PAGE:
War of the Rebellion: Serial 044 Page 0404 N. C., VA., W. VA., MD., PA., ETC. Chapter XXXIX.

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No. 452. Report of Bring. General J. B. Robertson, C. S. Army, commanding brigade.

HEADQUARTERS TEXAS BRIGADE, Near Bunker Hill, Va., July 17, 1863.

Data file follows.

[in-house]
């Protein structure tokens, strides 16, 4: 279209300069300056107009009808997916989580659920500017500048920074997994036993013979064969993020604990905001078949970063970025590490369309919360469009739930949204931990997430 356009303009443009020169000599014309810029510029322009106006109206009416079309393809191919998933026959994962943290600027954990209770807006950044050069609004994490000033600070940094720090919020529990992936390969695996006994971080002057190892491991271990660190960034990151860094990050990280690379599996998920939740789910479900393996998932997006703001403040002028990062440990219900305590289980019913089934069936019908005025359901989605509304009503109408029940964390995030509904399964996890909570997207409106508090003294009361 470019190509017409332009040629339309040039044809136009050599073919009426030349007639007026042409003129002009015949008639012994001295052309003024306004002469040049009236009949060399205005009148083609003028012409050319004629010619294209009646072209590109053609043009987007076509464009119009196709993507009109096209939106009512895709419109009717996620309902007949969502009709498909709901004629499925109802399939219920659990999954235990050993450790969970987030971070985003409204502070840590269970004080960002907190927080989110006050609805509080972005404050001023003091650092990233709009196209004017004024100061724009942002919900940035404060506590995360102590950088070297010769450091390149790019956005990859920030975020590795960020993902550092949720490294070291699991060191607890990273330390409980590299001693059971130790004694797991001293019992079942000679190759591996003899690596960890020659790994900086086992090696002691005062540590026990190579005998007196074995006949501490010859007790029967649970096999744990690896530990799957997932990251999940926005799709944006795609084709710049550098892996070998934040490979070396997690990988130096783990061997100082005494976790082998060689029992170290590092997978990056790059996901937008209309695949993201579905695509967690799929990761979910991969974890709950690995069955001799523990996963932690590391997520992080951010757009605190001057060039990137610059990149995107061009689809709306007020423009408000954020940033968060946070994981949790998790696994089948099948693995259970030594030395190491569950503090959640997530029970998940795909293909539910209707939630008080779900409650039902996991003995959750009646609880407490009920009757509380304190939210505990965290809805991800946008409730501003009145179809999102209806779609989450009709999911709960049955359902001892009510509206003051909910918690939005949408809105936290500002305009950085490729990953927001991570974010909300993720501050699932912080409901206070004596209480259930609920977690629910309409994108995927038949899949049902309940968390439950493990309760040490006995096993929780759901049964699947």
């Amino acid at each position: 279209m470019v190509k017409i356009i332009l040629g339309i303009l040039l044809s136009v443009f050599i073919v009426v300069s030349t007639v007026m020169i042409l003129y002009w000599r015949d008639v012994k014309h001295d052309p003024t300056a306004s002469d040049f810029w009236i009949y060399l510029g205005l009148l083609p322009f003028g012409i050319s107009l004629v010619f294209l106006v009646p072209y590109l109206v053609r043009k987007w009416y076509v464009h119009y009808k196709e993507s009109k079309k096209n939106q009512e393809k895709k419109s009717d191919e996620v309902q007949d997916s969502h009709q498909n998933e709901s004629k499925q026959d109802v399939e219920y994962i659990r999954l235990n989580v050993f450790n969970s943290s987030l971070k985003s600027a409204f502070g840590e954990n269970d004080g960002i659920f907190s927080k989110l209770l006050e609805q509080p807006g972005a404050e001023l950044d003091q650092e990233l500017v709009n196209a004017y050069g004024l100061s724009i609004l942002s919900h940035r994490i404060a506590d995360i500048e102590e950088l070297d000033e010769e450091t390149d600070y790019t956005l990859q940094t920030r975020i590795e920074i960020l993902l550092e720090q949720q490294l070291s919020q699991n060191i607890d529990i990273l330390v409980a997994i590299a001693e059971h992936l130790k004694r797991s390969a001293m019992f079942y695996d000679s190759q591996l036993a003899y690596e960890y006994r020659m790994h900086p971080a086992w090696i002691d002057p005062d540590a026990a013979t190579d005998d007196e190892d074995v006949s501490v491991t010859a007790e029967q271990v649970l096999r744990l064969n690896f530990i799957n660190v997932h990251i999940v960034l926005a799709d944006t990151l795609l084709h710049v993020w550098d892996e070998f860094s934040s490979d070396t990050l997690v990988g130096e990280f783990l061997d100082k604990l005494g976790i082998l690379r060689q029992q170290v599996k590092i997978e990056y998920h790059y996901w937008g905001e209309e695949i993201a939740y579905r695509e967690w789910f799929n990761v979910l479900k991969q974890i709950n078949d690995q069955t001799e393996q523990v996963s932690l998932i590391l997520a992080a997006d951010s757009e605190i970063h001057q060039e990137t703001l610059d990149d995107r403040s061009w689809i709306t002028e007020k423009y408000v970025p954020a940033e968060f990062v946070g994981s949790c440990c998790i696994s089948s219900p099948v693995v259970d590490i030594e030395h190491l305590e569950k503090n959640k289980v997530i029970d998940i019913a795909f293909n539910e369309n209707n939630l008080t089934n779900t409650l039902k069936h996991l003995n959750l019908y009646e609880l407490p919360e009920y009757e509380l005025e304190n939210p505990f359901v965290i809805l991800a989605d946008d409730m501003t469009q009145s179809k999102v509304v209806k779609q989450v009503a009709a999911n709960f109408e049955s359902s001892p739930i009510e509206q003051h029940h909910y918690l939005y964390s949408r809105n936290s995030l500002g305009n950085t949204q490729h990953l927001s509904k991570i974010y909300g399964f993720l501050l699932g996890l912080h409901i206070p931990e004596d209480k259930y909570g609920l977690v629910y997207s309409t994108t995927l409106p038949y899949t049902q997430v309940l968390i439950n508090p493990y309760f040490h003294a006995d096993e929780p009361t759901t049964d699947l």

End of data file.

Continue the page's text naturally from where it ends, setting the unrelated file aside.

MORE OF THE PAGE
Major: I have the honor to submit through you my report of the action of my brigade in the battle of Gettysburg, on July 2 and 3. I have been too much occupied with the duties imposed by the marches and maneuvers we have gone through to allow me to make this report at an earlier time. The division arrived on the front in front of the position of the enemy that we were to attack but a few minutes before we were order to advance. I therefore got but a glance at the field on which we had to operate before we entered upon it. I was ordered to keep my right well closed on Brigadier -General Law's left, and to let my rest on the Emmitsburg pike. I had advanced but a short distance when I discovered that my brigade would not fill the space between General Law's left and the pike named, and that I must leave the pike, or disconnect myself from General Law, on my right. Understanding before the action commenced that the attack on our part was to be general, and that the force of General McLaws was to advance simultaneously with us on my immediate left, and seeing at once that a mountain held by the enemy in heavy force with artillery to the right of General Law's center was the key to the enemy's left. I abandoned the pike, and closed on General Law's left. This caused some separation of my regiments, which was remedied as promptly as the numerous stone and rail fences that intersected the field trough which we were advancing would allow. As we advanced trough this field, for half a mile we were exposed to a heavy and destructive fire of canister, grape, and shell from six pieces of their artillery on the mountain alluded to, and the same number on a commanding hill but a short distance to the left of the mountain, and from the enemy's sharpshooters from behind the numerous rocks, fences, and houses in the field. As we approached the base of the mountain, General Law moved to the right, and I was moving obliquely to the right to close on him, when my whole line encountered the fire of the enemy's main line, posted behind rocks and a stone fence. The Fourth and Fifth Texas Regiments, under the direction of their gallant commanders (Colonels Powell and Key), while returning the fire and driving the enemy before them, continued to close on General Law, to their right. At the same time, the First Texas and Third Arkansas, under their gallant commanders)Lieutenant-Colonel [P. A.] Work and Colonel Manning), were hotly engaged with a greatly superior force, while at the same time a heavy force appeared and opened fire on Colonel Manning's left, seriously threatening his left flank, to meet which he threw two or three companies with their front to his left flank, and protected his left. On discovering this heavy force on my left flank, and seeing that no attack was being made by any of our forces on my left, I at once sent a courier to Major -General Hood, stating that I was hard pressed on my left (which enabled him to move fresh troops form